How to collect debt from a company in administration

A debt owed from a hotel

An entertainment agent contacted us in March 2017. They were owed money from a hotel venue that they had provided entertainment to over Christmas 2016 and had not been paid.

The amount was over £2000! To make matters worse the agent had to pay the acts for their performances.

A cheque for the full amount had been sent by the hotel, which was made of rubber and was imprinted with “refer to drawer.” Not good!!

The hotel was clearly having cash flow issues. Our client was promised and promised the payment by the father of the hotel owner. The father  was happy to be the communique between our client and the son, hotel owner.

Getting Proof of the Debt Owed

Our client visited the hotel on numerous occasions from January to March to collect payment. There were also many texts between our client and the debtors father. In some of the texts the father had agreed to pay the debt. He was embarrassed by his son’s mis-management of the hotel and how he had dealt with running the business.

The father did at one point pay our client from personnel money £320.00 to cover some of the debt and re-enforcing the agreement that he would take it on.

The plot thickens

Time passed during March and no further money was paid to our client who then instructed us to help collect the debt.

We were sent a copy of the invoice and the contract, both of which had the hotel name, but there was no mention of the hotel being limited.

We sent a Notice Before Action letter to the owner of the hotel and asked him nicely to pay the invoice.


The father was the only person to respond saying the hotel was now in administration. He provided us with the contact details of the administrator. He also said that the hotel was a limited company and our letter should have been sent to it and not to his son care of the hotel.

Our client was never told it was a limited company and the contract sent to the defendant clearly did not say the name of the hotel followed by it’s limited name.

We spoke to the administrators and found out that our client was not included on the creditors list. This we felt was further proof that the father had agreed to take the debt on personally.

We went ahead with court action against the father, it was a risk but one worth taking. This is because we truly believed he had made a new contract with our client by accepting responsibility for the debt.

The defendant (father) filed a defence saying the debt was owed by the limited company. He said that he had only agreed to pay the debt because he was embarrassed by his son’s Mis-Management of the hotel. We waited for case management directions from the judge. Once we had the directions in our possession, we proceeded to get our bundle of paperwork together.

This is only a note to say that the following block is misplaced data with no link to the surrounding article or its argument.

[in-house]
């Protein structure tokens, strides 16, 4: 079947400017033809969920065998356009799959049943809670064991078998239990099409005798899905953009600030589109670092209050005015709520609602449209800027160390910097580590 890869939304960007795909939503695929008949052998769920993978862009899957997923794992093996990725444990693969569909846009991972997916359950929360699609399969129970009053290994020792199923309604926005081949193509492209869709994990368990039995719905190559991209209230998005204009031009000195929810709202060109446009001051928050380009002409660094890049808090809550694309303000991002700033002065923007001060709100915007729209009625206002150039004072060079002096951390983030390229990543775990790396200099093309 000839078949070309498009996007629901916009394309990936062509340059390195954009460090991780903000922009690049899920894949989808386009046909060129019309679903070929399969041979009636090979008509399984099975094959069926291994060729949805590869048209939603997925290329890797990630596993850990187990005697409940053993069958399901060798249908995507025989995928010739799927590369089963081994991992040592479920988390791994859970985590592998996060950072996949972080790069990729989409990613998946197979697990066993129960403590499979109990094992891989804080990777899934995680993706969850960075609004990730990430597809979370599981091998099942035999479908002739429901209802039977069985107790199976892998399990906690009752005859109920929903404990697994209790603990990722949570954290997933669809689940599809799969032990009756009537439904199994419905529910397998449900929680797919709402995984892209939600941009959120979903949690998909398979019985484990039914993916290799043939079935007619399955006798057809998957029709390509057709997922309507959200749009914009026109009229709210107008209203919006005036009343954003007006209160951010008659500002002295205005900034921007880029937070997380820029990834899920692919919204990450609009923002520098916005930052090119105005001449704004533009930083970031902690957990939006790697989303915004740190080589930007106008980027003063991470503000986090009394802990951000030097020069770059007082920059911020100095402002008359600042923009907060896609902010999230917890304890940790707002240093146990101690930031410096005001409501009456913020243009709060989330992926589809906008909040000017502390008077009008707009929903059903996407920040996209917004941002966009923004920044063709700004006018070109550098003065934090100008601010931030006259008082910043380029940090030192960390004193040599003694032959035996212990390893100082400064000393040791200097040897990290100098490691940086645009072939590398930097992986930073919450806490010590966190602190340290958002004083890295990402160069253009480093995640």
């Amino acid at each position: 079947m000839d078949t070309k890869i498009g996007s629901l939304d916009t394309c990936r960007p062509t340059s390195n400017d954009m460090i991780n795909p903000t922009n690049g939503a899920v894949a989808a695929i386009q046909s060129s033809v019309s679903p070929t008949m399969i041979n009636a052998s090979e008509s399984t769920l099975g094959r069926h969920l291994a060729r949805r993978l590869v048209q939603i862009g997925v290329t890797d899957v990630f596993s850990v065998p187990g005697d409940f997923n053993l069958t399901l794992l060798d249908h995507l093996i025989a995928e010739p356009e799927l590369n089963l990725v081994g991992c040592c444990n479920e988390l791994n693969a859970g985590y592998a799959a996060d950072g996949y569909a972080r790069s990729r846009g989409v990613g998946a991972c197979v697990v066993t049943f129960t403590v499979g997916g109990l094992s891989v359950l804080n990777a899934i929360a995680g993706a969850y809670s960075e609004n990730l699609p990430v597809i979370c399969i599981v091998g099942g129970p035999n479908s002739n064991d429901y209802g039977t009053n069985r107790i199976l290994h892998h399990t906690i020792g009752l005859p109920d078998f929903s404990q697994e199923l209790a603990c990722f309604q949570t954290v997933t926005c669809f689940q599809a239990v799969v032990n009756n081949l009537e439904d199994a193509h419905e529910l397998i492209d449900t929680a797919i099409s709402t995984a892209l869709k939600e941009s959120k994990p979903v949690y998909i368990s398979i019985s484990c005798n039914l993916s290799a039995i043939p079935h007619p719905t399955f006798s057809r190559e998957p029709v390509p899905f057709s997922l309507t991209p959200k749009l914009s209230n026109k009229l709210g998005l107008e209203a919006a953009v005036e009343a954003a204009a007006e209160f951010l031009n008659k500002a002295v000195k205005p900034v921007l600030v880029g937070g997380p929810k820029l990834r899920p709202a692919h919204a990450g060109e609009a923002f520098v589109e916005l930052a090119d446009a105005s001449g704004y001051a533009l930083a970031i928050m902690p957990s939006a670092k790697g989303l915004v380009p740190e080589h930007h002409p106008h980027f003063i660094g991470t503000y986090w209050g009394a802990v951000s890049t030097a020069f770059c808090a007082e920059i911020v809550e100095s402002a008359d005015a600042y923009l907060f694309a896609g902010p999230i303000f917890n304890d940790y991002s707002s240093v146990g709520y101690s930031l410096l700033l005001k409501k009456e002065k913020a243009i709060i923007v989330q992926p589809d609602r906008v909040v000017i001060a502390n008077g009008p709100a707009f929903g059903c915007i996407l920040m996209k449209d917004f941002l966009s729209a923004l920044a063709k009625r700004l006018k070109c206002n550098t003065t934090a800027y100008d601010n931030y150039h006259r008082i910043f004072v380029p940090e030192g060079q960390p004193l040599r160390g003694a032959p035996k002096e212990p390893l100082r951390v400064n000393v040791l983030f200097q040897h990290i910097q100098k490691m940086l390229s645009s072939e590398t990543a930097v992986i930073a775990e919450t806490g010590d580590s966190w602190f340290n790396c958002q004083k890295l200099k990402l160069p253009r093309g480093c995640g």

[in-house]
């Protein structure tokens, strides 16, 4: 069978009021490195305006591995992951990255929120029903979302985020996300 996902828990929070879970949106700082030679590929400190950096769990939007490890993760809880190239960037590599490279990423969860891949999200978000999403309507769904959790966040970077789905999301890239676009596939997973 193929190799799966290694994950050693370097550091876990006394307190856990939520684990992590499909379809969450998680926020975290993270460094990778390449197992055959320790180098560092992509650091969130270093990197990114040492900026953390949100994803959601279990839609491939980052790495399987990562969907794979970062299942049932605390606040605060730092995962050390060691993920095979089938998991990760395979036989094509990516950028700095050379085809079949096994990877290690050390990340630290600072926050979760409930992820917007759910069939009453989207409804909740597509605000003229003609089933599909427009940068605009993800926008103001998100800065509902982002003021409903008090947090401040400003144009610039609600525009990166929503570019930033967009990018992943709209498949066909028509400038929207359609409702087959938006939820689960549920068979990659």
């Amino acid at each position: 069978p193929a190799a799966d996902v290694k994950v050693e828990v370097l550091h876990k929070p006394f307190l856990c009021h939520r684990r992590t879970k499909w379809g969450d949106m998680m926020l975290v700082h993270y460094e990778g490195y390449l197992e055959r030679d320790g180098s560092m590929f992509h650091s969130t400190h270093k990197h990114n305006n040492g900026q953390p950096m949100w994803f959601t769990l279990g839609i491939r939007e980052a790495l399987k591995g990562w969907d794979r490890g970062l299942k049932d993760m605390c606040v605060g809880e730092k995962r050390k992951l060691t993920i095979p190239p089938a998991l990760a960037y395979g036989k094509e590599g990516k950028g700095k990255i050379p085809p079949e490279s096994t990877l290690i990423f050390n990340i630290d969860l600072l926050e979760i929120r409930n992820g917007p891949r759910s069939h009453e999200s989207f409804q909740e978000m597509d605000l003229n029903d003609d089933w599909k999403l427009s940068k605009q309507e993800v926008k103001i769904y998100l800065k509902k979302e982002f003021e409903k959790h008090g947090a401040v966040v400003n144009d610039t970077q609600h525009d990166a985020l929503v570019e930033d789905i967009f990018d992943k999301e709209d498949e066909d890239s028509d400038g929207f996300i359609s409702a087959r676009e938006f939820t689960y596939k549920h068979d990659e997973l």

• witness statement.
  • invoice, contract and refer to drawer cheque.
  • all relevant text messages highlighting sentences which showed the defendant agreeing to pay the debt.
  • email from administrator confirming our client was not included on the creditors list.

Attending Court

Paula attended court to support and reassure our client and to advise him on the do’s and dont’s. We are not solicitors, so Paula couldn’t enter chambers to listen to the hearing. Some judges will allow a McKenzie friend to enter but to date no one from Franklin James has been allowed in unless attending solely on behalf of a limited company.

It is nerve racking waiting for your client to come out of chambers. You really want them to win and truly believe they deserve to. You wonder if you have addressed all the points of law that you could rely on to enable the judge find in your client’s favour.

After a while our client returned to say the judge had been very stern with both the defendant and himself. He did not allow them to refer to the bundle of filed papers, saying he had read the file and understood the case.

He asked them to leave chambers whilst he addressed a point of law, another wait until they were called back in.

The Outcome

Eventually our client returned to the waiting area, jubilant. He had won!

The point the judge needed to check was to see if it was a new contract being made between our client and himself, or in fact he had gifted the money.

The Judges Decision

The judge decided that there WAS a new contract. He also said that none of the paperwork had included the word “limited”. We are not sure why this mattered given that there was a new contract. Neither did it matter the company was in administration, because the contract was with the father.

This case was won on such a fine line. In fact one wrong word could have lost us the case “gift.” But it didn’t and that is because we could prove that a new contract had been agreed with the evidence of the text messages.

The Payment Deadline

The deadline given for the payment to be made to our client is today the 28th November 2017. We have also been assured that the total payment will be paid today.

An update will of course be posted!

If the payment does not arrive today we will be transferring the claim to the High Court Bailiffs. The High Court Bailiffs will obtain a Writ of Control from the High Court.

If he can’t pay, they will take it away!!!